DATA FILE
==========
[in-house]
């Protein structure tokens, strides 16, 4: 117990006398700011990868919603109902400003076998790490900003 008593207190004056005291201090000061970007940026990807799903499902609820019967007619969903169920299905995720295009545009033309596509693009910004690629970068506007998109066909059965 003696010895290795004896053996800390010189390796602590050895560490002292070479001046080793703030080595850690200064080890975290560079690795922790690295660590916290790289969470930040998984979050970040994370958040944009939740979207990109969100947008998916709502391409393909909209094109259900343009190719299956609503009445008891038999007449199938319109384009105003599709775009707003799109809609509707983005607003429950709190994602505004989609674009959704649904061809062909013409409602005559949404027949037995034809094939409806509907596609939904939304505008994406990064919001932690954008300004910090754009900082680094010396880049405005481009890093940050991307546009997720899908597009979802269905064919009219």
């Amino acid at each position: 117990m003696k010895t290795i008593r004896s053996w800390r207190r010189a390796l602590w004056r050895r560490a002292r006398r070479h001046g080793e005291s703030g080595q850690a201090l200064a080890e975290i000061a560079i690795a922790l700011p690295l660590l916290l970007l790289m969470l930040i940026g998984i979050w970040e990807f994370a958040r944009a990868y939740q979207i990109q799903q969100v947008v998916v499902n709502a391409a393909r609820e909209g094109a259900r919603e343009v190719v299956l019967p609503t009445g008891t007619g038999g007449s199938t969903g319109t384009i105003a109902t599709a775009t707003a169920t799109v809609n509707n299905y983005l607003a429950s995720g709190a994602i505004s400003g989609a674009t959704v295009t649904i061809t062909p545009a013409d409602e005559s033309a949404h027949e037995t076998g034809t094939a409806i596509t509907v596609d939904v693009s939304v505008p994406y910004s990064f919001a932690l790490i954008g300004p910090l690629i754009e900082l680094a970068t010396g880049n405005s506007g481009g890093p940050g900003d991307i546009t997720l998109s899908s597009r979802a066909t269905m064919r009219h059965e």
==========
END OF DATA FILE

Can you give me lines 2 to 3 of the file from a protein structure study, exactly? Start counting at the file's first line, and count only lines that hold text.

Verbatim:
């Protein structure tokens, strides 16, 4: 117990006398700011990868919603109902400003076998790490900003 008593207190004056005291201090000061970007940026990807799903499902609820019967007619969903169920299905995720295009545009033309596509693009910004690629970068506007998109066909059965 003696010895290795004896053996800390010189390796602590050895560490002292070479001046080793703030080595850690200064080890975290560079690795922790690295660590916290790289969470930040998984979050970040994370958040944009939740979207990109969100947008998916709502391409393909909209094109259900343009190719299956609503009445008891038999007449199938319109384009105003599709775009707003799109809609509707983005607003429950709190994602505004989609674009959704649904061809062909013409409602005559949404027949037995034809094939409806509907596609939904939304505008994406990064919001932690954008300004910090754009900082680094010396880049405005481009890093940050991307546009997720899908597009979802269905064919009219």
């Amino acid at each position: 117990m003696k010895t290795i008593r004896s053996w800390r207190r010189a390796l602590w004056r050895r560490a002292r006398r070479h001046g080793e005291s703030g080595q850690a201090l200064a080890e975290i000061a560079i690795a922790l700011p690295l660590l916290l970007l790289m969470l930040i940026g998984i979050w970040e990807f994370a958040r944009a990868y939740q979207i990109q799903q969100v947008v998916v499902n709502a391409a393909r609820e909209g094109a259900r919603e343009v190719v299956l019967p609503t009445g008891t007619g038999g007449s199938t969903g319109t384009i105003a109902t599709a775009t707003a169920t799109v809609n509707n299905y983005l607003a429950s995720g709190a994602i505004s400003g989609a674009t959704v295009t649904i061809t062909p545009a013409d409602e005559s033309a949404h027949e037995t076998g034809t094939a409806i596509t509907v596609d939904v693009s939304v505008p994406y910004s990064f919001a932690l790490i954008g300004p910090l690629i754009e900082l680094a970068t010396g880049n405005s506007g481009g890093p940050g900003d991307i546009t997720l998109s899908s597009r979802a066909t269905m064919r009219h059965e």